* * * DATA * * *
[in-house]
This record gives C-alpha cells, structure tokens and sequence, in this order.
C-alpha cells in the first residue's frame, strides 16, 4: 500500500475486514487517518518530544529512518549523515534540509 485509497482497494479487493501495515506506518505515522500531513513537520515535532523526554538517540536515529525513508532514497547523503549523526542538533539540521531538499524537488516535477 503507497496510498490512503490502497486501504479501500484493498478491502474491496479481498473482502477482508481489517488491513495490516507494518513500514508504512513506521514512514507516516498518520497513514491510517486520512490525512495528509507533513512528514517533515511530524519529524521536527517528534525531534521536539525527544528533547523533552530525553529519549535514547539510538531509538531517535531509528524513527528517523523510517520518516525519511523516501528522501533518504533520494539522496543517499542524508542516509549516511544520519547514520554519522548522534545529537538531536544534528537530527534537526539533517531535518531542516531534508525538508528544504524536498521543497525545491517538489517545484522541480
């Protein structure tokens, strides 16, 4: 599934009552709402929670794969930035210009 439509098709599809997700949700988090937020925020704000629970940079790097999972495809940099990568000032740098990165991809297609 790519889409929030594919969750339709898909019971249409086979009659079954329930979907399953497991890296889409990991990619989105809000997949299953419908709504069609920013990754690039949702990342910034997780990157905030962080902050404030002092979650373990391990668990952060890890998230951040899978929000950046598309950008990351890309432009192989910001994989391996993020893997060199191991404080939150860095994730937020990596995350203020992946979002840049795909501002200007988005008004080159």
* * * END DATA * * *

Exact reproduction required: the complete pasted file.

[in-house]
This record gives C-alpha cells, structure tokens and sequence, in this order.
C-alpha cells in the first residue's frame, strides 16, 4: 500500500475486514487517518518530544529512518549523515534540509 485509497482497494479487493501495515506506518505515522500531513513537520515535532523526554538517540536515529525513508532514497547523503549523526542538533539540521531538499524537488516535477 503507497496510498490512503490502497486501504479501500484493498478491502474491496479481498473482502477482508481489517488491513495490516507494518513500514508504512513506521514512514507516516498518520497513514491510517486520512490525512495528509507533513512528514517533515511530524519529524521536527517528534525531534521536539525527544528533547523533552530525553529519549535514547539510538531509538531517535531509528524513527528517523523510517520518516525519511523516501528522501533518504533520494539522496543517499542524508542516509549516511544520519547514520554519522548522534545529537538531536544534528537530527534537526539533517531535518531542516531534508525538508528544504524536498521543497525545491517538489517545484522541480
């Protein structure tokens, strides 16, 4: 599934009552709402929670794969930035210009 439509098709599809997700949700988090937020925020704000629970940079790097999972495809940099990568000032740098990165991809297609 790519889409929030594919969750339709898909019971249409086979009659079954329930979907399953497991890296889409990991990619989105809000997949299953419908709504069609920013990754690039949702990342910034997780990157905030962080902050404030002092979650373990391990668990952060890890998230951040899978929000950046598309950008990351890309432009192989910001994989391996993020893997060199191991404080939150860095994730937020990596995350203020992946979002840049795909501002200007988005008004080159």